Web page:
Bad Faith Failure of Police to Collect Evidence May Violate Due Process

By Al Menaster (my dear and brilliant friend and colleague)

            We’ve rarely had much success making Trombetta and Youngblood motions for police destruction of evidence. The rules are just too tough:

Thus, there is a distinction between Trombetta’s [467 U.S. 479] “exculpatory value that was apparent” criteria and the standard set forth in Youngblood [488 U.S. 51] for “potentially useful” evidence. If the higher standard of  apparent exculpatory value is met, the motion is granted in the defendant’s favor. But if the best that can be said of the evidence is that it was “potentially useful,” the defendant must also establish bad faith on the part of the police or prosecution. (People v. Alvarez (2014) 229 Cal.App.4th 761, 773; citations omitted.)

            As limited as the rules are governing when due process is violated for destruction of evidence, cases have said that there is no due process violation for the failure of the police to collect evidence in the first place.  For example, “Generally, due process does not require the police to collect particular items of evidence.” (People v. Montes (2014) 58 Cal.4th 809, 837; citations omitted.) No California case said that failure to collect or gather evidence violated due process. Until now.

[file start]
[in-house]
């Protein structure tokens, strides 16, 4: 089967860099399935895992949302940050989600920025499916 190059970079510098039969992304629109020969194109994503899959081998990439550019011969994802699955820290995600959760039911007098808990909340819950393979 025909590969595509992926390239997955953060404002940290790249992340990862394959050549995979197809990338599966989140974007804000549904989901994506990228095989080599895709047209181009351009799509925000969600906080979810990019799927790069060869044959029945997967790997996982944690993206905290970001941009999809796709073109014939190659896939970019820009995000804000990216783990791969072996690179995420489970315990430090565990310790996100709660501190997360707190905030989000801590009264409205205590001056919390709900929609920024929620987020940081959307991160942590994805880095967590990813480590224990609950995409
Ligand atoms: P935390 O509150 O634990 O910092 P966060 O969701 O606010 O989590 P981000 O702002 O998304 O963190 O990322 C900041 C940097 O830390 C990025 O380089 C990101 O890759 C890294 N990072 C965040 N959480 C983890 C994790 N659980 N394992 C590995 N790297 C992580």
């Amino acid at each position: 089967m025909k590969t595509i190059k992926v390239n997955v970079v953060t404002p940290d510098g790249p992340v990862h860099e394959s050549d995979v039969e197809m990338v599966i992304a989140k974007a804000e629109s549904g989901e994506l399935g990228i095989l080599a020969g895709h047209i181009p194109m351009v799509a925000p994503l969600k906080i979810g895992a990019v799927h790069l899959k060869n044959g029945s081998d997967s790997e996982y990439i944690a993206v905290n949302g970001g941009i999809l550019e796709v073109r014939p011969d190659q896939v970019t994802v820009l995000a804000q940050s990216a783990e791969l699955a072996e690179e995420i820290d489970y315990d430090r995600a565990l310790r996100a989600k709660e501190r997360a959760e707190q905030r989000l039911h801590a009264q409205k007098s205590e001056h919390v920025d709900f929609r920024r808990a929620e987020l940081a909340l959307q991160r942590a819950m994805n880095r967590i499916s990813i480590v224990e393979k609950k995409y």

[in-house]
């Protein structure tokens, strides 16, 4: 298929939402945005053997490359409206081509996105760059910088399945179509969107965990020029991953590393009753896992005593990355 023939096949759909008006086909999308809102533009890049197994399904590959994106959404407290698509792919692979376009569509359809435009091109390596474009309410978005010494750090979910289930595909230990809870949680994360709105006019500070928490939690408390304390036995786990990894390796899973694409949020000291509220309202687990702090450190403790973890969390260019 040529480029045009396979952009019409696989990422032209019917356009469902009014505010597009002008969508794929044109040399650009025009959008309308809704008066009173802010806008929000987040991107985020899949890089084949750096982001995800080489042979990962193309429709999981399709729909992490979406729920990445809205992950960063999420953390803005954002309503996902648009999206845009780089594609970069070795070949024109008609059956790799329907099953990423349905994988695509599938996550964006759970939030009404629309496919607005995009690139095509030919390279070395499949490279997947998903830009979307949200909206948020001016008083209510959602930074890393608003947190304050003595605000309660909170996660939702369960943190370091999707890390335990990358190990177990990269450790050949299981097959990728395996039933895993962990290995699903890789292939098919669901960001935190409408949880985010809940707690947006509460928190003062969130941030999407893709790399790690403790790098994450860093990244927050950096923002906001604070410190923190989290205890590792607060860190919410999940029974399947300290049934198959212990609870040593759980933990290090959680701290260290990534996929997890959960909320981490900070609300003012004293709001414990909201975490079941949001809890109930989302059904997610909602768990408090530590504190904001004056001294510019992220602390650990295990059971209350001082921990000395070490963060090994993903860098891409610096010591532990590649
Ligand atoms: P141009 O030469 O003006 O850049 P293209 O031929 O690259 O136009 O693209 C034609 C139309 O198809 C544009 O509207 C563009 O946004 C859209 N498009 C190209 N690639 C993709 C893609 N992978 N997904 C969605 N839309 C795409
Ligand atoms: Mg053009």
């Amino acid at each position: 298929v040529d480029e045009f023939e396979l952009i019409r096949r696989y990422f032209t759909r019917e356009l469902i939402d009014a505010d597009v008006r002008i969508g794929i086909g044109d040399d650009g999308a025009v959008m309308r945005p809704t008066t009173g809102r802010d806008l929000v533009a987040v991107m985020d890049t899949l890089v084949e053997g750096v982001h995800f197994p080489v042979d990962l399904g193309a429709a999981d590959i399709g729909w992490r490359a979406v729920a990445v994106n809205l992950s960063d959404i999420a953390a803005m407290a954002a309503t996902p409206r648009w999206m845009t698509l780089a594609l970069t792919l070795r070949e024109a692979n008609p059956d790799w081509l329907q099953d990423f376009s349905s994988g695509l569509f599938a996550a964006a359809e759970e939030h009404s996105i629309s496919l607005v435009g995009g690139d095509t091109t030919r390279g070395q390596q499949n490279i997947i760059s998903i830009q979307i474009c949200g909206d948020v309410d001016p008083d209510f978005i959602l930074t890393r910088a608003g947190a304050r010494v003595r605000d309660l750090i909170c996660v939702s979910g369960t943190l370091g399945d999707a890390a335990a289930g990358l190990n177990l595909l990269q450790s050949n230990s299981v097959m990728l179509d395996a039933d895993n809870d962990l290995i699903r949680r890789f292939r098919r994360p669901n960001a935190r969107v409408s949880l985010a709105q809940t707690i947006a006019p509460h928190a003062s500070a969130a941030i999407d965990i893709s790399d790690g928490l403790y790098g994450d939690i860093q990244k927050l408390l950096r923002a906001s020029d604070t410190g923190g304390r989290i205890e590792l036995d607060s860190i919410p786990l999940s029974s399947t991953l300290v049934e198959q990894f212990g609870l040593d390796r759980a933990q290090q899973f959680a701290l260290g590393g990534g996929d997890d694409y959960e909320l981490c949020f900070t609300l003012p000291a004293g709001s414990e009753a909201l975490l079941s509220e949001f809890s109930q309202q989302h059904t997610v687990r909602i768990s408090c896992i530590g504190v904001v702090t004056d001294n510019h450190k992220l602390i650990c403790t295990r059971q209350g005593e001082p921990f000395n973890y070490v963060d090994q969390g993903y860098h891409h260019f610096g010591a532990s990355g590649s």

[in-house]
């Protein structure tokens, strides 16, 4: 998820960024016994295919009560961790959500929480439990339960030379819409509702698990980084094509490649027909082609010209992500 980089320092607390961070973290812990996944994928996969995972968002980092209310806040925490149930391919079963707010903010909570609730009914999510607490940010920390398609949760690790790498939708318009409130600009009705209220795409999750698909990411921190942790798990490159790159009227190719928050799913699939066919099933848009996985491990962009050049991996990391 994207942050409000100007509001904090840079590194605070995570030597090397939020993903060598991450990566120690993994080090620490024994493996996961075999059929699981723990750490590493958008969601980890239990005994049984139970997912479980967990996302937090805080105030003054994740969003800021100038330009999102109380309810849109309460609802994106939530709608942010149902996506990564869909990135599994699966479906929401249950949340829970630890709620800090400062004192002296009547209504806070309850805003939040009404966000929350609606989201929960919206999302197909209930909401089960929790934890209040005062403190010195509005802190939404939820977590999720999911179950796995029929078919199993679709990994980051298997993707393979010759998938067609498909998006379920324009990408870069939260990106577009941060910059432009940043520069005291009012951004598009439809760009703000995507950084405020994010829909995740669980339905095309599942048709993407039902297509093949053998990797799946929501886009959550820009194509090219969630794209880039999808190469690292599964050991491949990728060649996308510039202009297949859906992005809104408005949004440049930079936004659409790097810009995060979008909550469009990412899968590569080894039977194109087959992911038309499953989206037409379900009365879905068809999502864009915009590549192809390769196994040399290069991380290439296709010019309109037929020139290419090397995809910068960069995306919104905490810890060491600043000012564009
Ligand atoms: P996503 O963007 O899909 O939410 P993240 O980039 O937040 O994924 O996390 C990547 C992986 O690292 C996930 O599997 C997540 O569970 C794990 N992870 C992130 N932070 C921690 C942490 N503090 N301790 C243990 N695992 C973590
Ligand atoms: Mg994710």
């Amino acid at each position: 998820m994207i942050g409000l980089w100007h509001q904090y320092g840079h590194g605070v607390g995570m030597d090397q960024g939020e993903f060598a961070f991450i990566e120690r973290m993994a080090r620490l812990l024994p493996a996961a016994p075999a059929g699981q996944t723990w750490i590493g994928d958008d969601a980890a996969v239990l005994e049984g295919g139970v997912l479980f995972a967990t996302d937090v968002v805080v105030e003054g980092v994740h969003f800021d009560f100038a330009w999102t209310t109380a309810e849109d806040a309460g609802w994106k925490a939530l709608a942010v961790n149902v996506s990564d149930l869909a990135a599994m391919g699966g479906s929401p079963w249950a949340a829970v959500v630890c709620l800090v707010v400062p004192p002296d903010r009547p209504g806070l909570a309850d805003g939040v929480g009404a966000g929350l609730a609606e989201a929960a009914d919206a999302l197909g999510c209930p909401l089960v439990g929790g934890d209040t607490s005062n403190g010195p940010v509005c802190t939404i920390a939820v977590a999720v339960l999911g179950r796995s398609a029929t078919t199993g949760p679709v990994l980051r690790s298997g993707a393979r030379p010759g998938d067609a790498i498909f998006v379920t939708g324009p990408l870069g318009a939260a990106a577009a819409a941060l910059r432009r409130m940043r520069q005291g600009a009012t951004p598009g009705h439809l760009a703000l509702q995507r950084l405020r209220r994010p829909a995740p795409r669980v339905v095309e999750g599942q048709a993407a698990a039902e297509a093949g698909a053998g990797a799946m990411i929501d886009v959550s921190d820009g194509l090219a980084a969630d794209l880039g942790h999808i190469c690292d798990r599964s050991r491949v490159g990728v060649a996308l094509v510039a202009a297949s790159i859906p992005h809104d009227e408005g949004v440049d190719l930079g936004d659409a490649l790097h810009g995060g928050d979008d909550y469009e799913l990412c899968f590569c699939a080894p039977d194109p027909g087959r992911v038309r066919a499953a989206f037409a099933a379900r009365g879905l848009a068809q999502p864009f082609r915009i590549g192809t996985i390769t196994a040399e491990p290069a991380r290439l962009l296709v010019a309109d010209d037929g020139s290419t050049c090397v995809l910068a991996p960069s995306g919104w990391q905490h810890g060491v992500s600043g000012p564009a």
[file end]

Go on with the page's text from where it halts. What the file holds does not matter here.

The new case is People v. Fultz (2021) 69 Cal.App.5th 395; C088566, issued September 27, 2021.  The Court of Appeal says, “Combined with the prosecution’s previous act of bad faith, the government’s conduct of muting the audio to Philbrook’s and Devencenzi’s interviews rose to a due process violation. It is the level of bad faith that convinces us a violation occurred, i.e., this is a case the police themselves by their conduct indicate that the evidence could form a basis for exonerating the defendant.” So the police conduct showed that the evidence “could” have exonerated the defendant, and that conduct establishes bad faith in “muting” the audio, an act that didn’t destroy evidence, but failed to collect it. The police officers knew that recording interviews of their snitches would provide a treasure trove for the defense, so they acted in bad faith by intentionally failing to record.

            Our challenge is to take this pebble and make mountains out of it. The police failed to take the video surveillance? Interview witnesses? Look for witnesses? You’re only limited by your imagination. Identify what the police failed to do, and fit it into this case; they knew (or you get them to admit) that whatever they didn’t do could exonerate your client, so that conduct establishes bad faith and thus a violation of due process.

About the Author

Lara J. Gressley

Lara Gressley

Lara Gressley has been an attorney for over two decades. She focuses her practice on criminal defense, DUI defense, and writs and appeals in state and federal court, and has worked on cases before the United States Supreme Court. Lara also lectures lawyers across California on various criminal defense topics.

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